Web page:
As Charlotte and North Carolina take the national spotlight for this year's Democratic National Convention, one area will get particular scrutiny: the region's climate for gays and lesbians.
September's convention comes on the heels of a statewide ballot question in May, where voters will decide whether a ban on same-sex marriage should be written into North Carolina's constitution.
The timing highlights a possible source of tension come DNC time: Will lesbian, gay, bisexual and transgender (LGBT) visitors feel welcome here? And what impressions of Charlotte will they take back with them to the rest of the nation?
"There's the potential that we're going to be greeted to the state with another one of those heinous marriage amendments," said Jerame Davis, interim executive director with the D.C.-based National Stonewall Democrats, a grassroots Democratic gay-rights organization. "That's definitely not putting out the welcome mat to LGBT people coming to the state."
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A predicted record number of gay and lesbian delegates will come to a city that recently elected its first openly gay city council member. Yet Charlotte does not have a long-sought city council policy that would extend benefits to domestic partners.
It's a city where big corporations have been nationally recognized for protecting workers regardless of sexual orientation or gender identity. It's also a city where the Charlotte Chamber hasn't taken a stance on the same-sex marriage amendment.
Equality advocates in Charlotte say the DNC provides a rare opportunity to frame the nation's impression of Charlotte and the state in regard to where people stand on gay-rights issues. Supporters say it's crucial to the city's economic vitality to be seen as open and welcoming to young adults looking for places to work and live, and businesses with diverse workforces.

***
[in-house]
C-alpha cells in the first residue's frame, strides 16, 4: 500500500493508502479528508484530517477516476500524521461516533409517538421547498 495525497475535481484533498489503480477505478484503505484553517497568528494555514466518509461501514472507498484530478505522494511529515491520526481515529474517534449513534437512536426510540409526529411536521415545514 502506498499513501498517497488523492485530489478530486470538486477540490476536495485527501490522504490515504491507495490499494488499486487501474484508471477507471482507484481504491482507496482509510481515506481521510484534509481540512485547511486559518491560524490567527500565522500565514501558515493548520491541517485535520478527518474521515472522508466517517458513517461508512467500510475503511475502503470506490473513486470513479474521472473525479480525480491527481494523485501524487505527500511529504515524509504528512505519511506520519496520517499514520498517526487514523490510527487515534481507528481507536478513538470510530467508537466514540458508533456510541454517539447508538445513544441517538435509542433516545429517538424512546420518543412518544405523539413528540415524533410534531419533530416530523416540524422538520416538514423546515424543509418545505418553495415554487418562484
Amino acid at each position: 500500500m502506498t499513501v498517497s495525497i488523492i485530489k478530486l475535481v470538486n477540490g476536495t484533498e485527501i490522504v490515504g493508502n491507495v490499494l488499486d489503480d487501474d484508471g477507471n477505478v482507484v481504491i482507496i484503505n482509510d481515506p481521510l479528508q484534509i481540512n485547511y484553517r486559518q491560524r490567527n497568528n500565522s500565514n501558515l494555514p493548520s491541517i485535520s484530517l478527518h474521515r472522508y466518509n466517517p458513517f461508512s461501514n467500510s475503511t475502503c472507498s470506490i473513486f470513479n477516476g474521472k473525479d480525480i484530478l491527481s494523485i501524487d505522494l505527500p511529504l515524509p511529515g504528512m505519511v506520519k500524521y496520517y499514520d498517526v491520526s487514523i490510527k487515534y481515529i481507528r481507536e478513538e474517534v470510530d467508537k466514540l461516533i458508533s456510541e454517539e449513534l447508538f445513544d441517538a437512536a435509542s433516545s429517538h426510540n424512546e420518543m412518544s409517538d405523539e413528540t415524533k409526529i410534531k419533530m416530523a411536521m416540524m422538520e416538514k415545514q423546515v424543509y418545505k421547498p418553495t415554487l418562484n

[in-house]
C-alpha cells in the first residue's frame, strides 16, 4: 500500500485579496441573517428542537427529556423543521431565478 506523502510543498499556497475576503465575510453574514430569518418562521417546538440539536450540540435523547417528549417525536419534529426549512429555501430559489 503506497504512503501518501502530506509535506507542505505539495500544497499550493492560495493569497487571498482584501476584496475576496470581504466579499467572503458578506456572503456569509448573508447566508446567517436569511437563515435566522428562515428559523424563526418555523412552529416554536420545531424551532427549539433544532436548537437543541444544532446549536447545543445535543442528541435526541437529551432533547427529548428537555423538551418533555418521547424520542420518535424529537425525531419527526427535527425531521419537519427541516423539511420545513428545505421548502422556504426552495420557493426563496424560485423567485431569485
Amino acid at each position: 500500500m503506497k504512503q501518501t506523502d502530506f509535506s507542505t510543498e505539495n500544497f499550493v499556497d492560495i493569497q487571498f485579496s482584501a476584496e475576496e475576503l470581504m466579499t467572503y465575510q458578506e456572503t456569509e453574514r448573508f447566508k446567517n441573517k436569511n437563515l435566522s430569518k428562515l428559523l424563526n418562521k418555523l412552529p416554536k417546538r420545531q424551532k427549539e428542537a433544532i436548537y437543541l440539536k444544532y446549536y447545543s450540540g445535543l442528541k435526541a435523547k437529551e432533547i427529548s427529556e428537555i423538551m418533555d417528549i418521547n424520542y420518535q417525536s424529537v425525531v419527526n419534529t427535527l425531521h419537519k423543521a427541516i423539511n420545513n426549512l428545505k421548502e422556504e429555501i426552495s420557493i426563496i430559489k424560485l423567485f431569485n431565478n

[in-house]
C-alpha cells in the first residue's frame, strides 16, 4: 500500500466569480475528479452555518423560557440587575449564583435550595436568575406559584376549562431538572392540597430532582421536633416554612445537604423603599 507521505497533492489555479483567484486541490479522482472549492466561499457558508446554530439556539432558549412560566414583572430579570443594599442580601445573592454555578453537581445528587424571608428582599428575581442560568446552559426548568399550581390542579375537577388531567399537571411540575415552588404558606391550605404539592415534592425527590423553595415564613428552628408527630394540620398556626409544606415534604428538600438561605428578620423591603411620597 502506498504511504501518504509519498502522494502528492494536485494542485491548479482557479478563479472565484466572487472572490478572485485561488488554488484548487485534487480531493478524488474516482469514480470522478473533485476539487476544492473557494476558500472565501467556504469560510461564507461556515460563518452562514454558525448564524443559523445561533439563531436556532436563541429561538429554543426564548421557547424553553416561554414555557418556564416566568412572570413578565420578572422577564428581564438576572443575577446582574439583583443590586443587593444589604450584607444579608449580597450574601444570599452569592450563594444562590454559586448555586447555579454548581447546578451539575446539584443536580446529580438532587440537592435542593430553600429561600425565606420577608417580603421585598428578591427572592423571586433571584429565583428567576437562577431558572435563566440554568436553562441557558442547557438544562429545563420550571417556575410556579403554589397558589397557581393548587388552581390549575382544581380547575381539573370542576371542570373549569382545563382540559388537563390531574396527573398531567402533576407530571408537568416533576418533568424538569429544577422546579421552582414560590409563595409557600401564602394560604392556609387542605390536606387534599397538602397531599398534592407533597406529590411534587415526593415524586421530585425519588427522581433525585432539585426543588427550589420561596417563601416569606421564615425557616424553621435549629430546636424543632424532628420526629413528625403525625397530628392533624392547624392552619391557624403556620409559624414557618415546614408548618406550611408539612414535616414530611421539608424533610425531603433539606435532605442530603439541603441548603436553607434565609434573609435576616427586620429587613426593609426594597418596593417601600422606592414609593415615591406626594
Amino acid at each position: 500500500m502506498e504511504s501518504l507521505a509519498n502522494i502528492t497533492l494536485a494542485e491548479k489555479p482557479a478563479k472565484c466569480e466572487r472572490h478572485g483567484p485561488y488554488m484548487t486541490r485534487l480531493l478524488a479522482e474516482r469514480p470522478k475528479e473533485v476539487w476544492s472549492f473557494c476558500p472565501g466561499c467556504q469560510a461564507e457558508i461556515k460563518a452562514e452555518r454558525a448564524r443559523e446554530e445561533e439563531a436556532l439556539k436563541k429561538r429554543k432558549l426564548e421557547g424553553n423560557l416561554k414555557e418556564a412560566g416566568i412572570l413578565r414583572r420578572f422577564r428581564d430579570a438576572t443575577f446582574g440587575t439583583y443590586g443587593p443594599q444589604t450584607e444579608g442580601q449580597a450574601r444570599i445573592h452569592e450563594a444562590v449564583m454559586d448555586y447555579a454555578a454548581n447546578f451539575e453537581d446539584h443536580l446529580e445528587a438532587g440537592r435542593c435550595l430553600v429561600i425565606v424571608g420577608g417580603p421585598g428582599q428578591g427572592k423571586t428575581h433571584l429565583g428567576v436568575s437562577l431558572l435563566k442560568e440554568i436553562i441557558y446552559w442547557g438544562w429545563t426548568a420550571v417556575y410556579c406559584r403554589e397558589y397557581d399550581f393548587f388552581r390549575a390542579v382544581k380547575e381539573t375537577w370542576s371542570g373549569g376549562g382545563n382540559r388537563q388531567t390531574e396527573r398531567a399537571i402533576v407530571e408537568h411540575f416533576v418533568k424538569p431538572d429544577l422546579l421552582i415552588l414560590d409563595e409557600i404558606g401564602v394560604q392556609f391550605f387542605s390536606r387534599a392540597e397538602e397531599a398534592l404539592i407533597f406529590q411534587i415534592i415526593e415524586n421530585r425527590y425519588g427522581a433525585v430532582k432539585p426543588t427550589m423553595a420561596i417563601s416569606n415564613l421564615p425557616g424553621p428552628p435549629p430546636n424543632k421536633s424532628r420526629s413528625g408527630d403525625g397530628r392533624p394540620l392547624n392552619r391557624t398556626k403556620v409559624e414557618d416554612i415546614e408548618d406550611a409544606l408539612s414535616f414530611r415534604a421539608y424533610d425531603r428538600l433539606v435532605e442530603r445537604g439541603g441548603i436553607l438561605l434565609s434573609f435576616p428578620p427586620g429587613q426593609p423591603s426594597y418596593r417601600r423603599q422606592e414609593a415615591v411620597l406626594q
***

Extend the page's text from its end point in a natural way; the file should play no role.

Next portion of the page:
Plus, it's the convention where Democrats will renominate President Barack Obama, celebrated by supporters for repealing the military's "don't ask, don't tell" policy, and for signing the Hate Crimes Prevention Act into law.
"This convention is going to be the most open and accessible convention in history," said Democratic National Convention Committee CEO Steve Kerrigan, who is the first openly gay CEO of the DNCC. "...The LGBT community here in Charlotte was one of the biggest supporters for the city's efforts to land the DNC, and we look forward to welcoming all of our delegates to Charlotte in September."
In Charlotte, leaders have long showcased the city's progressive side, particularly on the business front. The big banks set the tone in the late 1990s by amending workplace policies to state that no employee will be discriminated against because of sexual orientation.